President Abd al-Fattah al-Sisi’s government continues to preside over the worst human rights crisis in the country in decades. Police systematically used torture, arbitrary arrests, and enforced disappearances to silence political dissent. Thousands of civilians were tried by military courts.
Between Morsy’s overthrow and May 2014, Egyptian authorities arrested or charged at least 41,000 people, according to one documented count, and 26,000 more may have been arrested since the beginning of 2015, lawyers and human rights researchers say. The government itself has admitted to making nearly 34,000 arrests.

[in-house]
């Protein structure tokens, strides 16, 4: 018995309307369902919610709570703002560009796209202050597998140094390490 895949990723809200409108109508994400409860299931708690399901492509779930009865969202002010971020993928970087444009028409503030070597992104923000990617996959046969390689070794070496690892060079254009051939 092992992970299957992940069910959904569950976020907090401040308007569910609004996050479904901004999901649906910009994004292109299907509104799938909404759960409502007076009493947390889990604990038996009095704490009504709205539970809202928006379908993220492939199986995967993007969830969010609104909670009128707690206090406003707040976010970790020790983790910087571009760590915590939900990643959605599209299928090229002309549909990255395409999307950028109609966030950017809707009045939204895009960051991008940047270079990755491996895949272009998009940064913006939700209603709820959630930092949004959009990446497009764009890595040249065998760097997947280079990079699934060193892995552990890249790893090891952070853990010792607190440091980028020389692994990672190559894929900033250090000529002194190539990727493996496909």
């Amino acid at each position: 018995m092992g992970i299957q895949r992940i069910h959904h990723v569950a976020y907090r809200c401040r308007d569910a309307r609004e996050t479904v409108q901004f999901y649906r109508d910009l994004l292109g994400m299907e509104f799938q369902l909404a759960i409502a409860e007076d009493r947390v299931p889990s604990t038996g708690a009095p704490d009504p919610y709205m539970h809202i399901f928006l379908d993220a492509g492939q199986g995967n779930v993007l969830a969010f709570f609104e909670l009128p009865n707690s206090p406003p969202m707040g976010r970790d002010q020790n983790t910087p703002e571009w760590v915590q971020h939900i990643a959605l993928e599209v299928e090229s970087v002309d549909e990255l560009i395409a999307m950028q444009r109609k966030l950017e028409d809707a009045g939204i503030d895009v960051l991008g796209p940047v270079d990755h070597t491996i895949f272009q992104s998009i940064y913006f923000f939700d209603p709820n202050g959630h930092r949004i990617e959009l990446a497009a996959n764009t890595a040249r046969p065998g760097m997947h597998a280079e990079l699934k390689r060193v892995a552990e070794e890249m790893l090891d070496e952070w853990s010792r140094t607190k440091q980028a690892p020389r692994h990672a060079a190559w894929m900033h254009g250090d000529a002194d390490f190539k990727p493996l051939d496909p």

By introducing new restrictive NGO legislation, detaining journalists, and prosecuting human rights defenders and subjecting them to travel bans, the government is working to eradicate independent civil society in the country. The crackdown on LGBT people has grown increasingly vicious, along with the continued repression of labor activists.